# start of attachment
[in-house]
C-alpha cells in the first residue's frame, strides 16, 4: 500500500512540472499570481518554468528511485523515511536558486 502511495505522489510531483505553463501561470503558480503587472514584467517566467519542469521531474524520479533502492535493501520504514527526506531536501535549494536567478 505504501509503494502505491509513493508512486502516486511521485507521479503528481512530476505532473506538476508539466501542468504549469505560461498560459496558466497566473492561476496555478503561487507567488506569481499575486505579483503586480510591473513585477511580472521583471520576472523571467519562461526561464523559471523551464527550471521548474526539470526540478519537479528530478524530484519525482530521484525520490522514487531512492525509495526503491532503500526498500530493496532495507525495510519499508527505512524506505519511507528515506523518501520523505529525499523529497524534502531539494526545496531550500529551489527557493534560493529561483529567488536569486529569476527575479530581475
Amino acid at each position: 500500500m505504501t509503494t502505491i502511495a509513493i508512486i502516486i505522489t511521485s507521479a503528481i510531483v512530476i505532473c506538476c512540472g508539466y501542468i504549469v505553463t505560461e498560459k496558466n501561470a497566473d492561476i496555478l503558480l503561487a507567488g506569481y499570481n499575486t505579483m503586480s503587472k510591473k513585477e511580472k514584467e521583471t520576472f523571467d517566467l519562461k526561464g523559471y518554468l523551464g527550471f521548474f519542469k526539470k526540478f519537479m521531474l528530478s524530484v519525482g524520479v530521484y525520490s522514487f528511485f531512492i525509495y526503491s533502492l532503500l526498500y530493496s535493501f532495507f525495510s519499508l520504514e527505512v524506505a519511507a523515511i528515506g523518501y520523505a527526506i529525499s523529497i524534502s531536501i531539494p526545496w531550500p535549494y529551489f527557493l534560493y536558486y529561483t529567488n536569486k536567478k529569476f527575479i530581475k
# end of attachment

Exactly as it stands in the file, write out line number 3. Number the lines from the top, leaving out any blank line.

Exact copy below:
Amino acid at each position: 500500500m505504501t509503494t502505491i502511495a509513493i508512486i502516486i505522489t511521485s507521479a503528481i510531483v512530476i505532473c506538476c512540472g508539466y501542468i504549469v505553463t505560461e498560459k496558466n501561470a497566473d492561476i496555478l503558480l503561487a507567488g506569481y499570481n499575486t505579483m503586480s503587472k510591473k513585477e511580472k514584467e521583471t520576472f523571467d517566467l519562461k526561464g523559471y518554468l523551464g527550471f521548474f519542469k526539470k526540478f519537479m521531474l528530478s524530484v519525482g524520479v530521484y525520490s522514487f528511485f531512492i525509495y526503491s533502492l532503500l526498500y530493496s535493501f532495507f525495510s519499508l520504514e527505512v524506505a519511507a523515511i528515506g523518501y520523505a527526506i529525499s523529497i524534502s531536501i531539494p526545496w531550500p535549494y529551489f527557493l534560493y536558486y529561483t529567488n536569486k536567478k529569476f527575479i530581475k